Article

Cooking and Eating Facilities in Migrant Farmworker Housing in North Carolina.

Sara A. Quandt is with the Department of Epidemiology, Division of Public Health Sciences, Wake Forest School of Medicine, Winston-Salem, NC. Phillip Summers, Chaya R. Spears, and Thomas A. Arcury are with the Department of Family and Community Medicine, Wake Forest School of Medicine. Werner E. Bischoff is with the Department of Internal Medicine, Section on Infectious Diseases, Wake Forest School of Medicine. Haiying Chen is with the Department of Biostatistical Sciences, Division of Public Health Sciences, Wake Forest School of Medicine. Melinda F. Wiggins is with Student Action With Farmworkers, Durham, NC. Sara A. Quandt, Werner E. Bischoff, Haiying Chen, and Thomas A. Arcury are also with the Center for Worker Health, Wake Forest School of Medicine.
American Journal of Public Health (Impact Factor: 3.93). 01/2013; DOI: 10.2105/AJPH.2012.300831
Source: PubMed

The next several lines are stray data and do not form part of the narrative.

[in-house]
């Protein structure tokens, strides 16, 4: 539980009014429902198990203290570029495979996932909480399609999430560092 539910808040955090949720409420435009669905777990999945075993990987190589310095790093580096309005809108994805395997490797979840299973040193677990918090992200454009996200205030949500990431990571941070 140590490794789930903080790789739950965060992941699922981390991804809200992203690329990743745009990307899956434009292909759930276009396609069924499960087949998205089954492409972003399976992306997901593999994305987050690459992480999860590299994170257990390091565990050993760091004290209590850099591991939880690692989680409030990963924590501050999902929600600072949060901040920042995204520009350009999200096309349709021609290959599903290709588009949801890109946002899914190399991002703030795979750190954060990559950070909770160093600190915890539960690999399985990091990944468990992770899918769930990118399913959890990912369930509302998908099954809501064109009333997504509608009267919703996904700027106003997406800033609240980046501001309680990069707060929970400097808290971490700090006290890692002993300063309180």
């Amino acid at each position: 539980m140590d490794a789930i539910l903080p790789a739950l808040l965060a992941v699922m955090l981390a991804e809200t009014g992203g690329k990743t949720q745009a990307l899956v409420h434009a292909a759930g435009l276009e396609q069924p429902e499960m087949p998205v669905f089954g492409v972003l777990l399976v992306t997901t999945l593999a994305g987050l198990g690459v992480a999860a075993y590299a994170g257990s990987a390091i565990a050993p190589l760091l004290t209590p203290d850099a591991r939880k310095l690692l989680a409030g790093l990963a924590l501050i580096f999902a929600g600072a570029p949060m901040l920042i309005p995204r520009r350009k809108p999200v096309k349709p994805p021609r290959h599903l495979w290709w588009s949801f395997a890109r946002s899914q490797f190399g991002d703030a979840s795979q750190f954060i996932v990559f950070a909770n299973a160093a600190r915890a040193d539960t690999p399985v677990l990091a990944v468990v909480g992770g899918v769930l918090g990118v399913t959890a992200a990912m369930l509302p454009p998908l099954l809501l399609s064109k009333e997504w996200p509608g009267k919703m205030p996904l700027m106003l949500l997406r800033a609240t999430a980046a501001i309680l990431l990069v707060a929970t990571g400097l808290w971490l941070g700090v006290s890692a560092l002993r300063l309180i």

ABSTRACT Objectives. We sought to (1) describe observed cooking and eating facilities in migrant farmworker camps, (2) compare observed conditions with existing farmworker housing regulations, and (3) examine associations of violations with camp characteristics. Methods. We collected data in 182 farmworker camps in eastern North Carolina during the 2010 agricultural season. We compared our observations with 15 kitchen-related housing regulations specified by federal and state housing standards. Results. We observed violations of 8 regulations in at least 10% of camps: improper refrigerator temperature (65.5%), cockroach infestation (45.9%), contaminated water (34.4%), rodent infestation (28.9%), improper flooring (25.8%), unsanitary conditions (21.2%), improper fire extinguisher (19.9%), and holes or leaks in walls (12.1%). Logistic regression showed that violations were related to the time of the agricultural season, housing type, number of dwellings and residents, and presence of workers with H-2A visas. Conclusions. Cooking and eating facilities for migrant farmworkers fail to comply with regulations in a substantial number of camps. Greater enforcement of regulations, particularly during occupancy during the agricultural season, is needed to protect farmworkers. (Am J Public Health. Published online ahead of print January 17, 2013: e1-e7. doi:10.2105/AJPH.2012.300831).

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